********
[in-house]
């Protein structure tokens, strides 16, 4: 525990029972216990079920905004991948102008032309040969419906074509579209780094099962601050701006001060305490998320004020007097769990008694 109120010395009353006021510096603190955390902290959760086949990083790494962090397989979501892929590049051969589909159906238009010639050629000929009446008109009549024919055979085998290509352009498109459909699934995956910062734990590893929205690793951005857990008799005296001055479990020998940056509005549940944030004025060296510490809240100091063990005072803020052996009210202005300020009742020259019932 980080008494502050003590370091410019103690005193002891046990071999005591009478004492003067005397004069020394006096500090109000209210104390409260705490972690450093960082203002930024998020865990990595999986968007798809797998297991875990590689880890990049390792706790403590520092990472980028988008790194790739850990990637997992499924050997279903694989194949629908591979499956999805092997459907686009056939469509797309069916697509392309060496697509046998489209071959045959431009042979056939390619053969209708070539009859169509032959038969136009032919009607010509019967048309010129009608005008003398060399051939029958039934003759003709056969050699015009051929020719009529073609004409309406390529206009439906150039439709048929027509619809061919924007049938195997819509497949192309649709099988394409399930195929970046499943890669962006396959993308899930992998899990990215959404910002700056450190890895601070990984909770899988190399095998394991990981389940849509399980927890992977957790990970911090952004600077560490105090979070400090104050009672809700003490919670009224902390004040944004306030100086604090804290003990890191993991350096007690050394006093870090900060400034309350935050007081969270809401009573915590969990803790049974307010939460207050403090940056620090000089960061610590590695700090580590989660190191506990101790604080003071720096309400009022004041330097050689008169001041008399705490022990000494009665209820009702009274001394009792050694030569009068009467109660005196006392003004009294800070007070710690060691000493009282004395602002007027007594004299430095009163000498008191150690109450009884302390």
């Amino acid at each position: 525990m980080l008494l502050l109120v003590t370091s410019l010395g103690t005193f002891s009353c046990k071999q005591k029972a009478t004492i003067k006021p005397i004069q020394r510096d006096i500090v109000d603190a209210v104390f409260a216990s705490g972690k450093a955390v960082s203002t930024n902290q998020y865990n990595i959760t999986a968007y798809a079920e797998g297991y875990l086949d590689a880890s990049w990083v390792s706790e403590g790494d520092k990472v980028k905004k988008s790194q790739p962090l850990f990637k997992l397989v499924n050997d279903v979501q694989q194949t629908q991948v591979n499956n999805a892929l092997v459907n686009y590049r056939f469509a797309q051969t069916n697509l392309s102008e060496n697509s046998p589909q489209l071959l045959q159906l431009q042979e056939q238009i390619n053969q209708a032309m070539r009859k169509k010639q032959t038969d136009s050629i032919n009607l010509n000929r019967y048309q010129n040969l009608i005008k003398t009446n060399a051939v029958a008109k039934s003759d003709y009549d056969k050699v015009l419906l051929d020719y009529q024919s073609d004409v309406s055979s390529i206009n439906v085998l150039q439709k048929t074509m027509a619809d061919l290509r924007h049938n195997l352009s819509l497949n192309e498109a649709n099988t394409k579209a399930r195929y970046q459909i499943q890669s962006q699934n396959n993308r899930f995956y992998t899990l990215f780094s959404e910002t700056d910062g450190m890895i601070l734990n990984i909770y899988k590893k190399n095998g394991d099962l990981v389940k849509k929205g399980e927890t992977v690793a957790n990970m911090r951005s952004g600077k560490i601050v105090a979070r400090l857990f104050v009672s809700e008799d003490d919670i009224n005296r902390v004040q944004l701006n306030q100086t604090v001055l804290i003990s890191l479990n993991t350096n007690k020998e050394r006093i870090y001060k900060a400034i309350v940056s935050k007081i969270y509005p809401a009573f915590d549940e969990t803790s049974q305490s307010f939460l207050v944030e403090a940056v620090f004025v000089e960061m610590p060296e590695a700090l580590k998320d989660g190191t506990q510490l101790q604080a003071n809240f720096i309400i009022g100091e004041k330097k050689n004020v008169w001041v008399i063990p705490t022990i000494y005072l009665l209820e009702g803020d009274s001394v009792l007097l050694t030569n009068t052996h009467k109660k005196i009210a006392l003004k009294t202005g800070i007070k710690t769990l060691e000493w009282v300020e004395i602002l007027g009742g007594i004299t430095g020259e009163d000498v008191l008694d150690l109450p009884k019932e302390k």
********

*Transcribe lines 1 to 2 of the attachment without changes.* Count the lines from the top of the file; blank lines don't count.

[in-house]
């Protein structure tokens, strides 16, 4: 525990029972216990079920905004991948102008032309040969419906074509579209780094099962601050701006001060305490998320004020007097769990008694 109120010395009353006021510096603190955390902290959760086949990083790494962090397989979501892929590049051969589909159906238009010639050629000929009446008109009549024919055979085998290509352009498109459909699934995956910062734990590893929205690793951005857990008799005296001055479990020998940056509005549940944030004025060296510490809240100091063990005072803020052996009210202005300020009742020259019932 980080008494502050003590370091410019103690005193002891046990071999005591009478004492003067005397004069020394006096500090109000209210104390409260705490972690450093960082203002930024998020865990990595999986968007798809797998297991875990590689880890990049390792706790403590520092990472980028988008790194790739850990990637997992499924050997279903694989194949629908591979499956999805092997459907686009056939469509797309069916697509392309060496697509046998489209071959045959431009042979056939390619053969209708070539009859169509032959038969136009032919009607010509019967048309010129009608005008003398060399051939029958039934003759003709056969050699015009051929020719009529073609004409309406390529206009439906150039439709048929027509619809061919924007049938195997819509497949192309649709099988394409399930195929970046499943890669962006396959993308899930992998899990990215959404910002700056450190890895601070990984909770899988190399095998394991990981389940849509399980927890992977957790990970911090952004600077560490105090979070400090104050009672809700003490919670009224902390004040944004306030100086604090804290003990890191993991350096007690050394006093870090900060400034309350935050007081969270809401009573915590969990803790049974307010939460207050403090940056620090000089960061610590590695700090580590989660190191506990101790604080003071720096309400009022004041330097050689008169001041008399705490022990000494009665209820009702009274001394009792050694030569009068009467109660005196006392003004009294800070007070710690060691000493009282004395602002007027007594004299430095009163000498008191150690109450009884302390």